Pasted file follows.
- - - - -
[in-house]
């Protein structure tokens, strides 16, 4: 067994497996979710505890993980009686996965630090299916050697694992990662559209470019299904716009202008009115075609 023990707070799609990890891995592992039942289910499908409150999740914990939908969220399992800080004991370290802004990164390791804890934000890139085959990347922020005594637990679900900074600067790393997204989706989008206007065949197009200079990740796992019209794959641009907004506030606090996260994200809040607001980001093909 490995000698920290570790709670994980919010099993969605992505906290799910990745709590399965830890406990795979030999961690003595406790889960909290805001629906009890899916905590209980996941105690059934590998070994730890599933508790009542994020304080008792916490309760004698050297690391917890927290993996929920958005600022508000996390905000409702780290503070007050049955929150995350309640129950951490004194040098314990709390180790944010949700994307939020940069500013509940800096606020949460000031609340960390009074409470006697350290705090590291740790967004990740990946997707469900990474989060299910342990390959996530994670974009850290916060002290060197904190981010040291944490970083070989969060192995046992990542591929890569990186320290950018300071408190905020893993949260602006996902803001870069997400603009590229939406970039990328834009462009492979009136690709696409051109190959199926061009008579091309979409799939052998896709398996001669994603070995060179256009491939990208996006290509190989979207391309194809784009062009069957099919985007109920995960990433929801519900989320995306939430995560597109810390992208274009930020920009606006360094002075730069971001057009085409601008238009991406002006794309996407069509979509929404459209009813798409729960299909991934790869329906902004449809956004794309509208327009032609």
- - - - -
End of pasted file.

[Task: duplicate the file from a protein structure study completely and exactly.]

[in-house]
């Protein structure tokens, strides 16, 4: 067994497996979710505890993980009686996965630090299916050697694992990662559209470019299904716009202008009115075609 023990707070799609990890891995592992039942289910499908409150999740914990939908969220399992800080004991370290802004990164390791804890934000890139085959990347922020005594637990679900900074600067790393997204989706989008206007065949197009200079990740796992019209794959641009907004506030606090996260994200809040607001980001093909 490995000698920290570790709670994980919010099993969605992505906290799910990745709590399965830890406990795979030999961690003595406790889960909290805001629906009890899916905590209980996941105690059934590998070994730890599933508790009542994020304080008792916490309760004698050297690391917890927290993996929920958005600022508000996390905000409702780290503070007050049955929150995350309640129950951490004194040098314990709390180790944010949700994307939020940069500013509940800096606020949460000031609340960390009074409470006697350290705090590291740790967004990740990946997707469900990474989060299910342990390959996530994670974009850290916060002290060197904190981010040291944490970083070989969060192995046992990542591929890569990186320290950018300071408190905020893993949260602006996902803001870069997400603009590229939406970039990328834009462009492979009136690709696409051109190959199926061009008579091309979409799939052998896709398996001669994603070995060179256009491939990208996006290509190989979207391309194809784009062009069957099919985007109920995960990433929801519900989320995306939430995560597109810390992208274009930020920009606006360094002075730069971001057009085409601008238009991406002006794309996407069509979509929404459209009813798409729960299909991934790869329906902004449809956004794309509208327009032609």